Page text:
The West also offers African nations the most lucrative markets for their exports, access to capital, the highest quality goods and the most advanced technology available in nearly every field.

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But the impact of these Western economic assets is generally long-term. We cannot counter Soviet/Cuban military assistance directly with long term contributions to African development. We need flexibility to devise, in coordination with other Western governments, an array of short-term and long-term economic tools which will permit the fashioning of integrated economic packages that are responsive to urgent needs. Such packages should include not only development assistance, which addresses both immediate and longer term requirements, plus incentives for foreign investment and access to Western markets and technology, but also short-term assistance, balance of payments and budget support, and export financing. In this way, economic instruments could be used more effectively, with other policy tools to help offset Soviet and Cuban initiatives by demonstrating the economic advantages which association with the West affords Africa.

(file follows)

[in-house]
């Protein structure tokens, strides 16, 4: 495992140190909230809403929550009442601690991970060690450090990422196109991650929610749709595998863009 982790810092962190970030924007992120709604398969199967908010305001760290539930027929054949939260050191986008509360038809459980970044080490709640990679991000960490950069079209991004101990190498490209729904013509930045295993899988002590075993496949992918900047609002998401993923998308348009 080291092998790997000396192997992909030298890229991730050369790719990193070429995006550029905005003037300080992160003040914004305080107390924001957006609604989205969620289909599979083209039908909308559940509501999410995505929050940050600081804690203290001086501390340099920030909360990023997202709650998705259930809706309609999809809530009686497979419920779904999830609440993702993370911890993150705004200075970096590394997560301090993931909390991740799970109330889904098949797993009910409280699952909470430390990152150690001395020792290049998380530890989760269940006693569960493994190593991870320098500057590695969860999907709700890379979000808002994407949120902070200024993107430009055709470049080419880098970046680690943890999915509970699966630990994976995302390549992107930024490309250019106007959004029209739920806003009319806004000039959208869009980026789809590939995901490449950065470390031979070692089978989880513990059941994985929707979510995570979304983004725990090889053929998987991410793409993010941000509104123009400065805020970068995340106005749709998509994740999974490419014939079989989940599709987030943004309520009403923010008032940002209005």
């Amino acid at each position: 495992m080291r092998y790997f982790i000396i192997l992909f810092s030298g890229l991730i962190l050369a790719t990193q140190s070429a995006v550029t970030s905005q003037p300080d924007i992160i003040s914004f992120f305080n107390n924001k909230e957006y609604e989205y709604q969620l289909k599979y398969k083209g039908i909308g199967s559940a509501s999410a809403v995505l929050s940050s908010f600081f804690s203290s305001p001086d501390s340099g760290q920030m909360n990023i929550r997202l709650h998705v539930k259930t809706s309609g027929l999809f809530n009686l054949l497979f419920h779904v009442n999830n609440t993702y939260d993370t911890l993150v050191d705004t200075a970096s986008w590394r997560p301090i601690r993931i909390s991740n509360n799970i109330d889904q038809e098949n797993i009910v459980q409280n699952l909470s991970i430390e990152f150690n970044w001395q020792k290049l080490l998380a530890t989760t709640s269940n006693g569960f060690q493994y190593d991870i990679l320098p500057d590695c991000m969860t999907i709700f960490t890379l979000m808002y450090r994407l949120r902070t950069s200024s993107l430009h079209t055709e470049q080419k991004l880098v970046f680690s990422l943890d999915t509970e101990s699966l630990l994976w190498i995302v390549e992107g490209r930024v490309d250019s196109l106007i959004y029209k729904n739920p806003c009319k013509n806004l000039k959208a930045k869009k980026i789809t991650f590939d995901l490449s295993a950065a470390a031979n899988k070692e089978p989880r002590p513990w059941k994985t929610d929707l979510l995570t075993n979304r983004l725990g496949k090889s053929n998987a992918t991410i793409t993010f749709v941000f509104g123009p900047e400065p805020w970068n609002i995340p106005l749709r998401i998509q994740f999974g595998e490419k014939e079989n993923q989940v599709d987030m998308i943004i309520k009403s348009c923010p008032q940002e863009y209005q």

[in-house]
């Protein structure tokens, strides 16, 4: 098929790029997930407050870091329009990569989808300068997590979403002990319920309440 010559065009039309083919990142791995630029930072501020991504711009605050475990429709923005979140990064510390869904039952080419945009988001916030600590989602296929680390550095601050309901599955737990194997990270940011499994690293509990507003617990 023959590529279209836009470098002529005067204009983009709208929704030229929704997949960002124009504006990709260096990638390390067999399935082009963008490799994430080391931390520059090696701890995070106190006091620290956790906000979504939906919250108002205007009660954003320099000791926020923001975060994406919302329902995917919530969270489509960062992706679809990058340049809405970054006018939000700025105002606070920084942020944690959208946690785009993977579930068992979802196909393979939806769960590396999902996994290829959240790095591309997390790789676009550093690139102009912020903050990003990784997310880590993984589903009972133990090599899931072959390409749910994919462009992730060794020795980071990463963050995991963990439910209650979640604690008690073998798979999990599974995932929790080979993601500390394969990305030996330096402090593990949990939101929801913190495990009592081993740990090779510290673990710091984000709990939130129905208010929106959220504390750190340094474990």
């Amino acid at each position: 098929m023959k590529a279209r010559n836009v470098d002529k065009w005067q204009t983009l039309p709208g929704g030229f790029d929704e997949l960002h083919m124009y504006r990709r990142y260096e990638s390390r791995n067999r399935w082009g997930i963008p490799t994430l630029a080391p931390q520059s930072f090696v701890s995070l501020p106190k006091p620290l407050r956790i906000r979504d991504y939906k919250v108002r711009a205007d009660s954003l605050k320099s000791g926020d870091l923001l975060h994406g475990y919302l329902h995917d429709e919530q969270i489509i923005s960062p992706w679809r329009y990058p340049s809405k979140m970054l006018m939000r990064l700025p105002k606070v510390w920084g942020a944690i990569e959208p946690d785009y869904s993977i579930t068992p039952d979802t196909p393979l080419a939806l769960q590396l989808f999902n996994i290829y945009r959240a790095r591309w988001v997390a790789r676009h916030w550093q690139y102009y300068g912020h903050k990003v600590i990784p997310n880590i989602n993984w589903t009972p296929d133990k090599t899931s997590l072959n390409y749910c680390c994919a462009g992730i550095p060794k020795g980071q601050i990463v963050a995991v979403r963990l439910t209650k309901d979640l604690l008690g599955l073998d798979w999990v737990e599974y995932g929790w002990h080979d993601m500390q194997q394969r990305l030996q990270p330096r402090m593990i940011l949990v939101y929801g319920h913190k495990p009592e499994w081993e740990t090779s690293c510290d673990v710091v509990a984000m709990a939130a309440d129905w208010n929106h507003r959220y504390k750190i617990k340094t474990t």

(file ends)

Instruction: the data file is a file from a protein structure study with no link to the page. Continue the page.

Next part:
3. Military Related Measures—Military measures will not be successful in and of themselves in achieving US objectives in Africa. But combined with diplomatic and economic initiatives, security assistance—arms transfers, military training, military construction activity—could reduce the incentive of countries to seek Soviet assistance and could contribute to improved US–African relations. US policy restraints together with practical limitations (e.g. a country’s ability to absorb materiel or training) will continue to keep US security assistance to Africa at a modest level. The U.S. might support African peacekeeping efforts. The U.S. can encourage other countries to shoulder some of the burden of checking the Soviet Union and Cuba in Africa by providing funds, equipment and forces. While it is not US policy at this time to send US combat forces to Africa, we can demonstrate our capability to project our power in Africa by providing logistics support to African, European or international organization forces operating in Africa and by scheduling Navy port visits or organizing joint training exercises with the military forces of selected African nations. There are numerous military actions which could be taken against Cuba or the Soviet Union and their military forces—increasing the surveillance of Soviet ELINT ships, aerial reconnaissance flights over Cuba, increased air and sea surveillance of Cuban aircraft and ships, etc. The U.S. could also encourage nations whose airspace is being used by Soviet/Cuban aircraft on route to Africa to deny them overflight clearance and to challenge the overflying aircraft. However, such actions would not stop Soviet/Cuban activities in Africa, and the wisdom of turning to such measures to communicate our concern over Soviet/Cuban involvement in Africa is subject to vigorous debate.